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Research Projects

STATUS: Complete YEAR: 2022 TOPIC AREA: Connected and autonomous systems Safety and security CENTER: PSR

Systematic and Provably Safe Design Methodology for Connected and Autonomous Vehicles

Project Summary

Project number: PSR-22-12
Funding source: U.S Department of Transportation
Contract number: 69A3551747109
Total cost: $100,000.00
Performance period: 8/15/2022 to 8/14/2023

Project description

Today’s sensor technologies are not at the level of emulating human eyes with 100% accuracy. Recent accidents with autonomous vehicles where sensors failed to correctly identify the threat suggests that sensor possible inaccuracies or  inability to identify upcoming obstacles due to environmental conditions, road geometry, unpredictable vehicle maneuvers and traffic conditions need to be taken into account in a more systematic way.  The safety-critical nature of autonomous vehicles calls for systematic analysis and design procedure to ensure safety of the passengers, pedestrians, and other actors on the road by taking into account sensor uncertainties, road geometry, weather, traffic conditions, traffic rules, etc. The purpose of this project is to investigate a systematic control design methodology for provably safe autonomous vehicle operations for wide range of driving conditions using dynamic safe sets. The dynamic safe sets expressed in terms of control barrier functions (CBFs) are continuously updated based on the health of sensors, road geometry, traffic rules, weather conditions, emergency situations, etc. by taking into account possible uncertainties. The vehicle controller is updated using quadratic programming optimization to keep the states of the vehicle inside the safe sets. The safe set is defined in such a way that its forward-invariance would guarantee the safety of passengers, neighboring vehicles, pedestrians, obstacles as well as compliance to traffic rules. We propose to establish a methodology for developing dynamic safe sets that are continuously updated specifying where the states of the vehicles should be in order to guarantee safe operations. We then develop a control design methodology that guarantees that the vehicle states are always inside the dynamic safe sets while maintaining mobility.  Such systematic and provable safe guaranteed control  design methodology that exploits the dynamics of the vehicle and surrounding road and traffic environment and accounts for sensor inaccuracies and other external effects is very fundamental to the success of deploying autonomous vehicles.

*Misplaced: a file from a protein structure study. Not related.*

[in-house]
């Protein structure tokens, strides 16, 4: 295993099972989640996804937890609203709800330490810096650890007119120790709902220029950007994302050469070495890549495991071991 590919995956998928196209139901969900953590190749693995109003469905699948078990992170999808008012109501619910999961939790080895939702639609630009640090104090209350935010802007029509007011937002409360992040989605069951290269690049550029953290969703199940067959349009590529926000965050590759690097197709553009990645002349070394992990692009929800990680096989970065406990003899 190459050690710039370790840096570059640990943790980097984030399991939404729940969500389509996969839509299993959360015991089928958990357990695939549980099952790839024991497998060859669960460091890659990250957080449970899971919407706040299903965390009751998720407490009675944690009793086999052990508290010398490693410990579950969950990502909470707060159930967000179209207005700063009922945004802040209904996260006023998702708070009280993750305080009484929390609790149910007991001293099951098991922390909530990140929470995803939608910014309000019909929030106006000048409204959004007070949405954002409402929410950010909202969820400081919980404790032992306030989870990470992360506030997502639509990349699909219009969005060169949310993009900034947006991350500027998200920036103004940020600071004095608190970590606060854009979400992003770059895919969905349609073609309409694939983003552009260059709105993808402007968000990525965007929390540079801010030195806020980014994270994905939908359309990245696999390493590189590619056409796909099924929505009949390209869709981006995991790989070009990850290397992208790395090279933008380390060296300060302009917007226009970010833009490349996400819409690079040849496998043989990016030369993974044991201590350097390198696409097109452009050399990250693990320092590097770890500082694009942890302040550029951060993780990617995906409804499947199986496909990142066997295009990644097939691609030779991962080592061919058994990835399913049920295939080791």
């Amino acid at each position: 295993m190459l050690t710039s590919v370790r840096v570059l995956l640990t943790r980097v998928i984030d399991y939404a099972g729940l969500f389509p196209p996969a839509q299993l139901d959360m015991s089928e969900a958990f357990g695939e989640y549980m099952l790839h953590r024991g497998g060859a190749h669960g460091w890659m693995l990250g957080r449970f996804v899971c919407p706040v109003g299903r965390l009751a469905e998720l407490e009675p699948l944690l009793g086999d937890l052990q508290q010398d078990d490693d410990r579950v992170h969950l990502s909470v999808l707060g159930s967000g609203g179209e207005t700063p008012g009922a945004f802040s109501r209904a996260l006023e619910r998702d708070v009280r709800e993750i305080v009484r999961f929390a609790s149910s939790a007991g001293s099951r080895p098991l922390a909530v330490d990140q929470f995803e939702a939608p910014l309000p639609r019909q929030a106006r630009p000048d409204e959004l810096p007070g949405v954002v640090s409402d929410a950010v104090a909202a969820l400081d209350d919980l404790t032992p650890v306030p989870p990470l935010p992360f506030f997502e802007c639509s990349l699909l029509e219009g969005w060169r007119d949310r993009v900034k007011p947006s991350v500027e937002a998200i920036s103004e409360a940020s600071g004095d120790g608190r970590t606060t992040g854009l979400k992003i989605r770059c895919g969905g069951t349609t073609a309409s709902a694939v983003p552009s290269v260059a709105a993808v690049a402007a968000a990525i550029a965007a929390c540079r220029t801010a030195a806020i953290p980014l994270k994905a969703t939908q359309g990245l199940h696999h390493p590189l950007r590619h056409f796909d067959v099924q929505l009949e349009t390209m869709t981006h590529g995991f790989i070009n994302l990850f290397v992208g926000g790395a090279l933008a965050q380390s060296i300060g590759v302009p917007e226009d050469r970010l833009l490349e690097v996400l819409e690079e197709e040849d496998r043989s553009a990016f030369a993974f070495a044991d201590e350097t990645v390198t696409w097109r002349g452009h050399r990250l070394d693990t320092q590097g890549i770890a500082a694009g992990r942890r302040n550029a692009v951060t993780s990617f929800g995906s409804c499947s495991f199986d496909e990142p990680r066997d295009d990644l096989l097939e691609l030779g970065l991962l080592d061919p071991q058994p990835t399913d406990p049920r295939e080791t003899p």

Petros Ioannou
Professor of Electrical Engineering Systems, Ming Hsieh Department of Electrical Engineering; USC Viterbi School of Engineering
3740 McClintock Avenue
Hughes Aircraft Electrical Engineering Center (EEB) 200BLos Angeles, CA 90089-2562
United States
[email protected]